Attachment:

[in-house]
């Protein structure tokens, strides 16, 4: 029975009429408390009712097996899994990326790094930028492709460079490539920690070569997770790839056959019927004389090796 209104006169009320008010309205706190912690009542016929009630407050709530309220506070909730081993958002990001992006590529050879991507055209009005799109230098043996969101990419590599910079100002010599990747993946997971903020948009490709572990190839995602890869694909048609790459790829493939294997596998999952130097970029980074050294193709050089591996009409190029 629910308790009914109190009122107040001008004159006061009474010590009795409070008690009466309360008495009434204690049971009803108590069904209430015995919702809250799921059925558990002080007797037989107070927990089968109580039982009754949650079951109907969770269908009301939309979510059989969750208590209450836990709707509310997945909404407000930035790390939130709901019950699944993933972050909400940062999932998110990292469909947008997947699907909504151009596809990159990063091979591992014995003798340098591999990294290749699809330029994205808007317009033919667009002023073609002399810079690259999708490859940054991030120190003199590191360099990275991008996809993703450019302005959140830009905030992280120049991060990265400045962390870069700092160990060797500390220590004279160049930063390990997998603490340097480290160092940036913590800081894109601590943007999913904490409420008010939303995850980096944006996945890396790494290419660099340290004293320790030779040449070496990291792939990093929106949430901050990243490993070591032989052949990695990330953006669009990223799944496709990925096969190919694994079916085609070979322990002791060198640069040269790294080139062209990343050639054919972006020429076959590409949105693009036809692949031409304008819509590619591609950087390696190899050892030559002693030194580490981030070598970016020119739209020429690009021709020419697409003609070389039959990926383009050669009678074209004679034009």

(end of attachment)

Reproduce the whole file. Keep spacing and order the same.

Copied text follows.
[in-house]
């Protein structure tokens, strides 16, 4: 029975009429408390009712097996899994990326790094930028492709460079490539920690070569997770790839056959019927004389090796 209104006169009320008010309205706190912690009542016929009630407050709530309220506070909730081993958002990001992006590529050879991507055209009005799109230098043996969101990419590599910079100002010599990747993946997971903020948009490709572990190839995602890869694909048609790459790829493939294997596998999952130097970029980074050294193709050089591996009409190029 629910308790009914109190009122107040001008004159006061009474010590009795409070008690009466309360008495009434204690049971009803108590069904209430015995919702809250799921059925558990002080007797037989107070927990089968109580039982009754949650079951109907969770269908009301939309979510059989969750208590209450836990709707509310997945909404407000930035790390939130709901019950699944993933972050909400940062999932998110990292469909947008997947699907909504151009596809990159990063091979591992014995003798340098591999990294290749699809330029994205808007317009033919667009002023073609002399810079690259999708490859940054991030120190003199590191360099990275991008996809993703450019302005959140830009905030992280120049991060990265400045962390870069700092160990060797500390220590004279160049930063390990997998603490340097480290160092940036913590800081894109601590943007999913904490409420008010939303995850980096944006996945890396790494290419660099340290004293320790030779040449070496990291792939990093929106949430901050990243490993070591032989052949990695990330953006669009990223799944496709990925096969190919694994079916085609070979322990002791060198640069040269790294080139062209990343050639054919972006020429076959590409949105693009036809692949031409304008819509590619591609950087390696190899050892030559002693030194580490981030070598970016020119739209020429690009021709020419697409003609070389039959990926383009050669009678074209004679034009």